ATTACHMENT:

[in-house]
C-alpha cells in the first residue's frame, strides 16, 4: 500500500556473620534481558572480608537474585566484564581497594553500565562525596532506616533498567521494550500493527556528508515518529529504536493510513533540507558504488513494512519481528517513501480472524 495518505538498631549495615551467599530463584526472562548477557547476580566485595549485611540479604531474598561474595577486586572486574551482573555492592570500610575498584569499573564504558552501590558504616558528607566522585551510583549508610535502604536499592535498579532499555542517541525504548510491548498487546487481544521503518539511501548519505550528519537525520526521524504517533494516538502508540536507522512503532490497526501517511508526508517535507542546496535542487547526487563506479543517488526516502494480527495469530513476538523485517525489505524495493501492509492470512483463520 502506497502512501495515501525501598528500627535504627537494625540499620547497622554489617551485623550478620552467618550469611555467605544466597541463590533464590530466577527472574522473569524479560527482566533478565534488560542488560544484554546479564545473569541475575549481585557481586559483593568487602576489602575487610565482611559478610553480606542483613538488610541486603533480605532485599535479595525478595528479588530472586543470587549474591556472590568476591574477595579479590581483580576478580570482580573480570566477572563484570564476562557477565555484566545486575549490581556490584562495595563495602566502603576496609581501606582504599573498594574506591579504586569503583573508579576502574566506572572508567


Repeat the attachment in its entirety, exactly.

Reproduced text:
[in-house]
C-alpha cells in the first residue's frame, strides 16, 4: 500500500556473620534481558572480608537474585566484564581497594553500565562525596532506616533498567521494550500493527556528508515518529529504536493510513533540507558504488513494512519481528517513501480472524 495518505538498631549495615551467599530463584526472562548477557547476580566485595549485611540479604531474598561474595577486586572486574551482573555492592570500610575498584569499573564504558552501590558504616558528607566522585551510583549508610535502604536499592535498579532499555542517541525504548510491548498487546487481544521503518539511501548519505550528519537525520526521524504517533494516538502508540536507522512503532490497526501517511508526508517535507542546496535542487547526487563506479543517488526516502494480527495469530513476538523485517525489505524495493501492509492470512483463520 502506497502512501495515501525501598528500627535504627537494625540499620547497622554489617551485623550478620552467618550469611555467605544466597541463590533464590530466577527472574522473569524479560527482566533478565534488560542488560544484554546479564545473569541475575549481585557481586559483593568487602576489602575487610565482611559478610553480606542483613538488610541486603533480605532485599535479595525478595528479588530472586543470587549474591556472590568476591574477595579479590581483580576478580570482580573480570566477572563484570564476562557477565555484566545486575549490581556490584562495595563495602566502603576496609581501606582504599573498594574506591579504586569503583573508579576502574566506572572508567